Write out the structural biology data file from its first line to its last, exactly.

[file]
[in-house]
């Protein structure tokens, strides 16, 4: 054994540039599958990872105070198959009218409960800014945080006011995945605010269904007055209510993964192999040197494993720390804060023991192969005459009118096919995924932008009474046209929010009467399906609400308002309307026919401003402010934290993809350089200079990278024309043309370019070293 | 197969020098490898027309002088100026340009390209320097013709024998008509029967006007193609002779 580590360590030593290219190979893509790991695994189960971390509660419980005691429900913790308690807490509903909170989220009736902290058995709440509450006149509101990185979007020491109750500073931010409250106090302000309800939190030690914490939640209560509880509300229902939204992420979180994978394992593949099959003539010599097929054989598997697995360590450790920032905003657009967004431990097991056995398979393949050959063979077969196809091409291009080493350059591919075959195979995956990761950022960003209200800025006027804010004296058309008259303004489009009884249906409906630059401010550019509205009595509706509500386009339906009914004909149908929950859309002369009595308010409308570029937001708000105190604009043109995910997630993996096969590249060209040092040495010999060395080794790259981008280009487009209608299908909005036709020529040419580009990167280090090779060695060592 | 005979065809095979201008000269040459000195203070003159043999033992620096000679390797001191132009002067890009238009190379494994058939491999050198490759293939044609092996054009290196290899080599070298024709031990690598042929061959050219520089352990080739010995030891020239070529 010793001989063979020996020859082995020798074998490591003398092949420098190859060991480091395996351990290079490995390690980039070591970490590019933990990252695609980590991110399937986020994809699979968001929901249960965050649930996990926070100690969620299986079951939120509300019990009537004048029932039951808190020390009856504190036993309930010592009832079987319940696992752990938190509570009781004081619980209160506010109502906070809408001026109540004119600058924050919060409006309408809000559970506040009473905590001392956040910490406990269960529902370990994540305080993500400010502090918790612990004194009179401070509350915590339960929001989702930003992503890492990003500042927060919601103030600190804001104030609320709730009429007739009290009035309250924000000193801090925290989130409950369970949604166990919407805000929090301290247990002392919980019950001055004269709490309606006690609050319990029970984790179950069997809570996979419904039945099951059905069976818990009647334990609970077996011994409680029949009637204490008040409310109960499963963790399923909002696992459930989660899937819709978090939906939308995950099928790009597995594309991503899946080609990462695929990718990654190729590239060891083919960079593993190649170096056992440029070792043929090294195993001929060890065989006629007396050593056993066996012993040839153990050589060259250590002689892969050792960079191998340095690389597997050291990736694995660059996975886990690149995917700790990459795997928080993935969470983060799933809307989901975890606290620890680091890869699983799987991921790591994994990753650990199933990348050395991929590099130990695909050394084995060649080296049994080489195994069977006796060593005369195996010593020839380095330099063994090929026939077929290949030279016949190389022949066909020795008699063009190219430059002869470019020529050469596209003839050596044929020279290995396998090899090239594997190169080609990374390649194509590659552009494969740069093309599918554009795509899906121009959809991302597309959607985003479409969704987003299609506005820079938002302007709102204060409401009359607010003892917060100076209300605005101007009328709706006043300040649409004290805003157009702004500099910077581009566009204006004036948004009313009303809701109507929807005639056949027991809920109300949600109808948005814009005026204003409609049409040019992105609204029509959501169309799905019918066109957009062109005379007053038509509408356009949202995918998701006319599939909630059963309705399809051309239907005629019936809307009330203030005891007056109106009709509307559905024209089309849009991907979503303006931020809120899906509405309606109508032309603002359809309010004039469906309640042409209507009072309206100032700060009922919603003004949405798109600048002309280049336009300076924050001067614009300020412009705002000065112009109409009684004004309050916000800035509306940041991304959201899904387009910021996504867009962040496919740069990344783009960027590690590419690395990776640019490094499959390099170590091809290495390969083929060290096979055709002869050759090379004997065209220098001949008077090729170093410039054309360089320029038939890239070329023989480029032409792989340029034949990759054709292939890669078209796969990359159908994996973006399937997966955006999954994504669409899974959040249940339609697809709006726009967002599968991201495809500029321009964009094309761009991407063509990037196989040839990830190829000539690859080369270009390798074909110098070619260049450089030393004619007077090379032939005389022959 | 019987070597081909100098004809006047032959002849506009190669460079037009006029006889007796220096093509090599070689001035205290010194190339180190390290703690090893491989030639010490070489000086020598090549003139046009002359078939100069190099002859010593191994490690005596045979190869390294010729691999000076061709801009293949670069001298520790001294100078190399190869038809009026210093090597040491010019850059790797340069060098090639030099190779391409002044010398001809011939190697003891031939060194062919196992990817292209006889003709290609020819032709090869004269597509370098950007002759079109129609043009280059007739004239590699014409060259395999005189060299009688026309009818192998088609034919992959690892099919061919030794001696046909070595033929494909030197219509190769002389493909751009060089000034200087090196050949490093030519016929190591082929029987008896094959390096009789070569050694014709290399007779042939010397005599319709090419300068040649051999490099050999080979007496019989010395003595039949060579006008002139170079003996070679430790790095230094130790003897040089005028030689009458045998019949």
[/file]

[in-house]
């Protein structure tokens, strides 16, 4: 054994540039599958990872105070198959009218409960800014945080006011995945605010269904007055209510993964192999040197494993720390804060023991192969005459009118096919995924932008009474046209929010009467399906609400308002309307026919401003402010934290993809350089200079990278024309043309370019070293 | 197969020098490898027309002088100026340009390209320097013709024998008509029967006007193609002779 580590360590030593290219190979893509790991695994189960971390509660419980005691429900913790308690807490509903909170989220009736902290058995709440509450006149509101990185979007020491109750500073931010409250106090302000309800939190030690914490939640209560509880509300229902939204992420979180994978394992593949099959003539010599097929054989598997697995360590450790920032905003657009967004431990097991056995398979393949050959063979077969196809091409291009080493350059591919075959195979995956990761950022960003209200800025006027804010004296058309008259303004489009009884249906409906630059401010550019509205009595509706509500386009339906009914004909149908929950859309002369009595308010409308570029937001708000105190604009043109995910997630993996096969590249060209040092040495010999060395080794790259981008280009487009209608299908909005036709020529040419580009990167280090090779060695060592 | 005979065809095979201008000269040459000195203070003159043999033992620096000679390797001191132009002067890009238009190379494994058939491999050198490759293939044609092996054009290196290899080599070298024709031990690598042929061959050219520089352990080739010995030891020239070529 010793001989063979020996020859082995020798074998490591003398092949420098190859060991480091395996351990290079490995390690980039070591970490590019933990990252695609980590991110399937986020994809699979968001929901249960965050649930996990926070100690969620299986079951939120509300019990009537004048029932039951808190020390009856504190036993309930010592009832079987319940696992752990938190509570009781004081619980209160506010109502906070809408001026109540004119600058924050919060409006309408809000559970506040009473905590001392956040910490406990269960529902370990994540305080993500400010502090918790612990004194009179401070509350915590339960929001989702930003992503890492990003500042927060919601103030600190804001104030609320709730009429007739009290009035309250924000000193801090925290989130409950369970949604166990919407805000929090301290247990002392919980019950001055004269709490309606006690609050319990029970984790179950069997809570996979419904039945099951059905069976818990009647334990609970077996011994409680029949009637204490008040409310109960499963963790399923909002696992459930989660899937819709978090939906939308995950099928790009597995594309991503899946080609990462695929990718990654190729590239060891083919960079593993190649170096056992440029070792043929090294195993001929060890065989006629007396050593056993066996012993040839153990050589060259250590002689892969050792960079191998340095690389597997050291990736694995660059996975886990690149995917700790990459795997928080993935969470983060799933809307989901975890606290620890680091890869699983799987991921790591994994990753650990199933990348050395991929590099130990695909050394084995060649080296049994080489195994069977006796060593005369195996010593020839380095330099063994090929026939077929290949030279016949190389022949066909020795008699063009190219430059002869470019020529050469596209003839050596044929020279290995396998090899090239594997190169080609990374390649194509590659552009494969740069093309599918554009795509899906121009959809991302597309959607985003479409969704987003299609506005820079938002302007709102204060409401009359607010003892917060100076209300605005101007009328709706006043300040649409004290805003157009702004500099910077581009566009204006004036948004009313009303809701109507929807005639056949027991809920109300949600109808948005814009005026204003409609049409040019992105609204029509959501169309799905019918066109957009062109005379007053038509509408356009949202995918998701006319599939909630059963309705399809051309239907005629019936809307009330203030005891007056109106009709509307559905024209089309849009991907979503303006931020809120899906509405309606109508032309603002359809309010004039469906309640042409209507009072309206100032700060009922919603003004949405798109600048002309280049336009300076924050001067614009300020412009705002000065112009109409009684004004309050916000800035509306940041991304959201899904387009910021996504867009962040496919740069990344783009960027590690590419690395990776640019490094499959390099170590091809290495390969083929060290096979055709002869050759090379004997065209220098001949008077090729170093410039054309360089320029038939890239070329023989480029032409792989340029034949990759054709292939890669078209796969990359159908994996973006399937997966955006999954994504669409899974959040249940339609697809709006726009967002599968991201495809500029321009964009094309761009991407063509990037196989040839990830190829000539690859080369270009390798074909110098070619260049450089030393004619007077090379032939005389022959 | 019987070597081909100098004809006047032959002849506009190669460079037009006029006889007796220096093509090599070689001035205290010194190339180190390290703690090893491989030639010490070489000086020598090549003139046009002359078939100069190099002859010593191994490690005596045979190869390294010729691999000076061709801009293949670069001298520790001294100078190399190869038809009026210093090597040491010019850059790797340069060098090639030099190779391409002044010398001809011939190697003891031939060194062919196992990817292209006889003709290609020819032709090869004269597509370098950007002759079109129609043009280059007739004239590699014409060259395999005189060299009688026309009818192998088609034919992959690892099919061919030794001696046909070595033929494909030197219509190769002389493909751009060089000034200087090196050949490093030519016929190591082929029987008896094959390096009789070569050694014709290399007779042939010397005599319709090419300068040649051999490099050999080979007496019989010395003595039949060579006008002139170079003996070679430790790095230094130790003897040089005028030689009458045998019949």